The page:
Liked by 2 people

    • Hi Connie this is Ali from the BB, it was so lovely to meet you. I thought you spoke English perfectly and fluently, but to me I thought you had a clear German accent although you spoke better English than a lot of English people lol! My brother in law is Dutch, and he definitely speaks better English than the English! Coming from Cumbria, I would say you definitely do not have a Cumbrian accent, but to be honest, even most English people would not be able to distinguish a Cumbrian accent… they usually think anything north of London is from Yorkshire!

      Liked by 1 person

    • Connie! Thanks for dropping by!
      Wow, talk about international!!
      Namibian? I mean… that is VERY confused! :D Your life sounds fascinating though, the places you’ve seen must’ve marked you.

      Liked by 1 person

  2. I thoroughly enjoyed your “dry sarcastic British humour” and your riff on the judgements people make. My daughter speaks fluent Polish and she’s fielded comments from “Oh. You’ve worked overseas. Where?” to “When I first met you I thought you had a speech impediment”, in both cases presuming Polish is her native language. I love your doctor’s greeting and I’m saddened at the thought of the struggles of a little child.

    Liked by 1 person

  3. I think I’ll just say ‘you have lovely eyes’ and leave it at that!!

    You gotta admit, to many of us who are landlocked in the middle of a giant country like the U.S., finding someone born in Bulgaria who was raised in Morocco and now lives in London speaking fluent French is quite exotic. We just have to get a little bit more sophisticated (yawn) about hiding our naive curiosity 😀

    Liked by 1 person

  4. Hi Ellie! I have to say you have a beautiful accent, and I could close my eyes and listen to you talk all day! If I had to guess, I would have thought maybe a very slight Italian influence, (shows how wrong you can be!) but your English is very fluent and flowing. I would love to be able to speak more than one language well and with confidence, and admire those who do. BTW way, we have a big Polish community here in Ireland, and I find them to be very friendly and love the way they speak English… perhaps that is something to do with my Polish roots.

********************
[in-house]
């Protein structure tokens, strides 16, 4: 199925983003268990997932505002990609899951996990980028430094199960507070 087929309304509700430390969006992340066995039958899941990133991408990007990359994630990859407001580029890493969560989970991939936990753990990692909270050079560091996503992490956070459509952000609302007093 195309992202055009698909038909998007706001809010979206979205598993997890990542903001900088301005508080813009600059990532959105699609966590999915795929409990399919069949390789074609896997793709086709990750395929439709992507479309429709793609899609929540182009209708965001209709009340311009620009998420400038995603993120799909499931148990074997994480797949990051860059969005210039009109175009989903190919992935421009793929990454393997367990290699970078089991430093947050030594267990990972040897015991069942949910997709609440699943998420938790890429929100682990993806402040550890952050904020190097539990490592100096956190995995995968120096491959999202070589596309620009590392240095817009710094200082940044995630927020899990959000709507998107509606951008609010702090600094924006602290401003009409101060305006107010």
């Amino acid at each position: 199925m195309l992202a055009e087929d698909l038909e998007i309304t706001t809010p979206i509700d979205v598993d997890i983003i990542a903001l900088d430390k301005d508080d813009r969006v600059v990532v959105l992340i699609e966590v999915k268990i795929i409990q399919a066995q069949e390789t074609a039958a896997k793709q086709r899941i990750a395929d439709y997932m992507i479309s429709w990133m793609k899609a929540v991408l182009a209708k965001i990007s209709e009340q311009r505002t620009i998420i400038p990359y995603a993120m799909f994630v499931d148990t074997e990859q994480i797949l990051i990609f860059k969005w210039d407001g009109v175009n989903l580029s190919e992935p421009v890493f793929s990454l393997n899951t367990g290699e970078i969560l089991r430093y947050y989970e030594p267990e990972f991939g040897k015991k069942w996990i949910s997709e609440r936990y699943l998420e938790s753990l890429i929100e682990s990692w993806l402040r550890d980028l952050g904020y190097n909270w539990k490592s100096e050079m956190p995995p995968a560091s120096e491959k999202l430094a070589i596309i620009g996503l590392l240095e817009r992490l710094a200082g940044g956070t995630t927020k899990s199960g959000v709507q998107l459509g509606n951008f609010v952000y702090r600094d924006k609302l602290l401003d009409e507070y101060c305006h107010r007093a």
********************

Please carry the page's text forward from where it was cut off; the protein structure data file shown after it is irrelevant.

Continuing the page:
Liked by 1 person

    • Oh Ali, what a compliment. I’m flattered.
      That’s interesting. I am surrounded by quite a few Polish people at work and their accent is definitely recognisable. Much softer than the Bulgarian one…
      I didn’t know you had Polish roots (unless you mentioned it in which case I’m clearly a terrible listener…..)

      Liked by 1 person

  5. Haha, I can sooo relate to this. People never guess my accent, and are usually convinced I’ve lived in the US (whereas actually my slightly American accent is merely a result of watching American TV series a lot). I usually think that having a musical ear helps to be an accent chameleon: when I was briefly living in Ireland I totally adopted the Oirish way of speaking English, and whenever I spend some days surrounded by Brits I start sounding like them, too.

    But yeah, when someone expresses their surprise that I have no accent of my country I usually make scary eyes and say I’ve undergone a thorough KGB training.

    Liked by 1 person

    • So sorry for replying with such delay, I was actually convinced I had!! Whoops..
      You know, I think you are right. I have a musical ear too and it makes sense for it to help with accents.